Laboratory Space
Students requiring laboratory space for their thesis projects should be aware that most applications for lab space, cages, etc., take 6 weeks or more to process. So it is important for students to submit these applications as soon as the design for their thesis project has been approved by their advisors. Students in Psychology should see Dr. Sargent for applications. Students in Biology should see Dr. Oaks. Students in the other sciences should see their thesis advisors.

Thesis Advisors
Every Honors thesis must be closely guided by two thesis advisors. Students will select their advisors during the first semester of their junior year. Any member of the Oswego faculty may serve as an Honors thesis advisor. For example, a student writing about the development of Zen philosophy in Japan might find thesis advisors in the Philosophy Department and the History Department. Note that the final grade for the thesis is filed with the Registrar's Office by only one advisor, from his or her department, so students may need to pay some attention to which advisor they sign up for Independent Study with. For example, when one advisor is in the History Department and one is in the Philosophy Department, a student who wants History credit for the thesis must sign up for Independent Study with the History advisor. Faculty cannot assign a grade outside their own department.

The student is expected to work closely with both advisors developing ideas, during the research or creative process, and writing the thesis. The advisors read drafts of the thesis, monitor the student's progress, and provide detailed feedback. Typically, an Honors thesis goes through a number of revisions. The student should give the advisors ample time to read and comment on each draft. Students should anticipate that both advisors will have suggestions they want them to act on, changes and revisions they want them to make. Students need to address these suggestions and revisions and be aware that their advisors do not have to accept the thesis until they are satisfied with the work. Creating a thesis is not an assignment that the student simply hands in at the end of the semester and receives a grade for; it is an ongoing, collaborative process between the student and the advisors.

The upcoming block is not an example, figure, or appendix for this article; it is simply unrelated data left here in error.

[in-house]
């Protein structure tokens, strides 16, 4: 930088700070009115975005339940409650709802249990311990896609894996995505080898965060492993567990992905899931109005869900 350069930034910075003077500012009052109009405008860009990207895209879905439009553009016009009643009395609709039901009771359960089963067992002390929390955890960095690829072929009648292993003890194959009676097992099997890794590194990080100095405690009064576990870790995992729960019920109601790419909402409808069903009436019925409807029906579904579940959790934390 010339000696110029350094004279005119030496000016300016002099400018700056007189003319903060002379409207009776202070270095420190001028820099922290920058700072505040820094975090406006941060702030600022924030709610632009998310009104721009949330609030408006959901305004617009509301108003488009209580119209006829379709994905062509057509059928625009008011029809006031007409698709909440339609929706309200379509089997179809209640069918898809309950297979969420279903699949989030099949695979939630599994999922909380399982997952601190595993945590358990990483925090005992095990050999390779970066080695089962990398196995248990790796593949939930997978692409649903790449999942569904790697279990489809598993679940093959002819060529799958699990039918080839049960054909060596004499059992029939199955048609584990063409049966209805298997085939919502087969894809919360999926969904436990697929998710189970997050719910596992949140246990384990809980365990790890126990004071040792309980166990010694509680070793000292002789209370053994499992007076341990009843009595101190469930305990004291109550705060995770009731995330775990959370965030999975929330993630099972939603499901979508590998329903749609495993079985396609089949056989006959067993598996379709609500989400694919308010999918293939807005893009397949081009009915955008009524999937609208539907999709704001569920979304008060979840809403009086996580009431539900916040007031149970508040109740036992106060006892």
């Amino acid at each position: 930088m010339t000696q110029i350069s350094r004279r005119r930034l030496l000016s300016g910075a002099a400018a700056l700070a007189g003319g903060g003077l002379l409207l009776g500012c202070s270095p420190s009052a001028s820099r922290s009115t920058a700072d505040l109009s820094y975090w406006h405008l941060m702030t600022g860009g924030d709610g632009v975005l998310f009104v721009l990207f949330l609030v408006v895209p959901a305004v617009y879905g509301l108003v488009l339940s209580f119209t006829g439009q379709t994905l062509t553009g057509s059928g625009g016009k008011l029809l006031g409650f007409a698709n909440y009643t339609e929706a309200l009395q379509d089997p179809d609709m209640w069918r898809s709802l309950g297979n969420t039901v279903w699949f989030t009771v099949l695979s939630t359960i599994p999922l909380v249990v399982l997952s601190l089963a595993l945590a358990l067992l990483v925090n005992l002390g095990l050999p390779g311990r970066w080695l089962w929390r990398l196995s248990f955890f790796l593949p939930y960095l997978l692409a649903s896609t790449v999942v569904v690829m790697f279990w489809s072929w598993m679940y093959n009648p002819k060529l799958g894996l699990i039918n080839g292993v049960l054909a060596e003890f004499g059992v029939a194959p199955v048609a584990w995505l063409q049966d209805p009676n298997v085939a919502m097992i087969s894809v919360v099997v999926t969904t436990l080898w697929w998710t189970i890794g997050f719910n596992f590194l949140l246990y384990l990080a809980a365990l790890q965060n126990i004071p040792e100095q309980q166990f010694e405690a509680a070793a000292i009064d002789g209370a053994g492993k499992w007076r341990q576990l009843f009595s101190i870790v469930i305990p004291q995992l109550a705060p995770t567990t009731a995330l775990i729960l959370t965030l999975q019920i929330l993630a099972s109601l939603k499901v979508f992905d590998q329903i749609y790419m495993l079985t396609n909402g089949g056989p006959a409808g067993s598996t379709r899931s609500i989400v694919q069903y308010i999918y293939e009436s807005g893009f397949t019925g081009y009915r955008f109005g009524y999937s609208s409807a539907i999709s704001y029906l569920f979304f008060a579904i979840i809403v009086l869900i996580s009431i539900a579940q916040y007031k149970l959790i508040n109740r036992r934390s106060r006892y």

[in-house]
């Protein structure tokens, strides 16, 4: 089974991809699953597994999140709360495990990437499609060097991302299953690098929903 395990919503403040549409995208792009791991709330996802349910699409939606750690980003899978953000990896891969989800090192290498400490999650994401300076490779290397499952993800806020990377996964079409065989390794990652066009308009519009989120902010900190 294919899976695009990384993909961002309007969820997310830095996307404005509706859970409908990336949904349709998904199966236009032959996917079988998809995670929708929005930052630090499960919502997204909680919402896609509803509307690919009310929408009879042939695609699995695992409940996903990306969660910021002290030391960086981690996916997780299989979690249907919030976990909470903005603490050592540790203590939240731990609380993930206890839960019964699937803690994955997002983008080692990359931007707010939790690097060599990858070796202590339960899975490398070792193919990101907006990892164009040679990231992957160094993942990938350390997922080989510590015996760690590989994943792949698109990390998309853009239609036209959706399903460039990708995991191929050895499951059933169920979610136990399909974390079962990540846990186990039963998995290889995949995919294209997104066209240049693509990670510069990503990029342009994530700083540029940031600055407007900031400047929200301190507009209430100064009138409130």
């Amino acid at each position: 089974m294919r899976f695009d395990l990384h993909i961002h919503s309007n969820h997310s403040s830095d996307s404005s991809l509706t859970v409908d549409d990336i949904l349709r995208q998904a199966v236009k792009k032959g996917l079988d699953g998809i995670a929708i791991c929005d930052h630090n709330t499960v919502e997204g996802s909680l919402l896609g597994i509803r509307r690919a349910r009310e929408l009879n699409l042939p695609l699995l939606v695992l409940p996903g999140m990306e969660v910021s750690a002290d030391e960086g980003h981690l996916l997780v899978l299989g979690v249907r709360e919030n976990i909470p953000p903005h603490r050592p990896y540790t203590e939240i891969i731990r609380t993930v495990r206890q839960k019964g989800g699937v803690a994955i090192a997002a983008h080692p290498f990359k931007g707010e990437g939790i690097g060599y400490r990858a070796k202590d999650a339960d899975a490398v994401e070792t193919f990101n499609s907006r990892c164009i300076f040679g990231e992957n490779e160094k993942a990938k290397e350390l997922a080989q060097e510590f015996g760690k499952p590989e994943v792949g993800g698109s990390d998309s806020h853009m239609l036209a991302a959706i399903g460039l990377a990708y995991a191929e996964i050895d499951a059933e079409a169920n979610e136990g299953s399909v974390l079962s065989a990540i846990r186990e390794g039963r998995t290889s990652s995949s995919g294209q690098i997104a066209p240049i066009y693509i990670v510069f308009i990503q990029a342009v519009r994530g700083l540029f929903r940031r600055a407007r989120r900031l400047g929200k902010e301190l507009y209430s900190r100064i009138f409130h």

Often, it is easier for the student to choose advisors than it is to select a thesis topic. A student should choose his or her thesis advisors by taking into consideration both the faculty members' expertise and the potential for a close working relationship, because one of the most rewarding features of the Honors thesis is collaboration with one's advisors. Students should ask faculty members whose class has been of special interest and importance to them or whose field of specialization coincides with their own interests. Students should not be reluctant to approach faculty about thesis supervision. Honors graduates tell us that a good advisor-advisee relationship is crucial to producing a thesis of which both the student and the faculty members can be proud.

The student should meet with each thesis advisors on a regular basis (at least once every two weeks, sometimes once a week, depending upon the stage of thesis development) from the time they agree on a thesis topic until the work is complete. The purpose of these meetings is for the student to ask questions and seek advice and for the advisor to give direction and encouragement. Advisors should not simply receive the student's work. He or she should take an active role in the process, offering ideas, helping the student refine and focus her or his interests into a doable thesis project; working with the student to develop a realistic strategy and timetable; and providing resources, analysis, critique, and expertise to ensure the work's successful completion. (Students should note that faculty are likely to be most supportive of students who keep their appointments and do the work they agreed to do. Students who neglect these things may find themselves having to find another advisor.)